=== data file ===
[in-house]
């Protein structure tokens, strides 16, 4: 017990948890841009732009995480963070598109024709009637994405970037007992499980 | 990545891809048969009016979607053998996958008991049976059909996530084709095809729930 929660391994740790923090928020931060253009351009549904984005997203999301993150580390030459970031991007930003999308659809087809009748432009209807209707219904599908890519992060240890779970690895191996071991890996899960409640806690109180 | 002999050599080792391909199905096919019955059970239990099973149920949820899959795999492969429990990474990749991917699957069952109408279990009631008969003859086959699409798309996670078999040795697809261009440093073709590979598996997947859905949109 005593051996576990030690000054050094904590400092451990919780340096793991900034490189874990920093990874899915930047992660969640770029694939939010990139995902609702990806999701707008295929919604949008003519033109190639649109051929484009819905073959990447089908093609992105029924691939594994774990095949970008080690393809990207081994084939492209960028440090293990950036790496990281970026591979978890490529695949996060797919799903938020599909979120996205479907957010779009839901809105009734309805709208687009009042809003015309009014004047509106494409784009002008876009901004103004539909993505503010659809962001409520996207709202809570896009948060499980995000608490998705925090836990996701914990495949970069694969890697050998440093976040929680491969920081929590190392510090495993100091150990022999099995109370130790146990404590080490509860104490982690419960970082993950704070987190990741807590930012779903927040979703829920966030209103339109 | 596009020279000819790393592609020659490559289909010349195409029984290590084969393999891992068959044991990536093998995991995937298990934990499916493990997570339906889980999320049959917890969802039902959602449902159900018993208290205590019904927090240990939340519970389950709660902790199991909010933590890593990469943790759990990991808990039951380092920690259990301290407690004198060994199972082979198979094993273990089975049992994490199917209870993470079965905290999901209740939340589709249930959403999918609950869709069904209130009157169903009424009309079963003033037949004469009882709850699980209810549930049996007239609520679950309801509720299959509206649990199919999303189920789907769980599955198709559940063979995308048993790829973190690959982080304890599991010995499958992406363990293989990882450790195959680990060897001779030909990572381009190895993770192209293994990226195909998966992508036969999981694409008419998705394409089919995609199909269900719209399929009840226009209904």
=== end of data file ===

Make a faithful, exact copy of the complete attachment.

[in-house]
């Protein structure tokens, strides 16, 4: 017990948890841009732009995480963070598109024709009637994405970037007992499980 | 990545891809048969009016979607053998996958008991049976059909996530084709095809729930 929660391994740790923090928020931060253009351009549904984005997203999301993150580390030459970031991007930003999308659809087809009748432009209807209707219904599908890519992060240890779970690895191996071991890996899960409640806690109180 | 002999050599080792391909199905096919019955059970239990099973149920949820899959795999492969429990990474990749991917699957069952109408279990009631008969003859086959699409798309996670078999040795697809261009440093073709590979598996997947859905949109 005593051996576990030690000054050094904590400092451990919780340096793991900034490189874990920093990874899915930047992660969640770029694939939010990139995902609702990806999701707008295929919604949008003519033109190639649109051929484009819905073959990447089908093609992105029924691939594994774990095949970008080690393809990207081994084939492209960028440090293990950036790496990281970026591979978890490529695949996060797919799903938020599909979120996205479907957010779009839901809105009734309805709208687009009042809003015309009014004047509106494409784009002008876009901004103004539909993505503010659809962001409520996207709202809570896009948060499980995000608490998705925090836990996701914990495949970069694969890697050998440093976040929680491969920081929590190392510090495993100091150990022999099995109370130790146990404590080490509860104490982690419960970082993950704070987190990741807590930012779903927040979703829920966030209103339109 | 596009020279000819790393592609020659490559289909010349195409029984290590084969393999891992068959044991990536093998995991995937298990934990499916493990997570339906889980999320049959917890969802039902959602449902159900018993208290205590019904927090240990939340519970389950709660902790199991909010933590890593990469943790759990990991808990039951380092920690259990301290407690004198060994199972082979198979094993273990089975049992994490199917209870993470079965905290999901209740939340589709249930959403999918609950869709069904209130009157169903009424009309079963003033037949004469009882709850699980209810549930049996007239609520679950309801509720299959509206649990199919999303189920789907769980599955198709559940063979995308048993790829973190690959982080304890599991010995499958992406363990293989990882450790195959680990060897001779030909990572381009190895993770192209293994990226195909998966992508036969999981694409008419998705394409089919995609199909269900719209399929009840226009209904």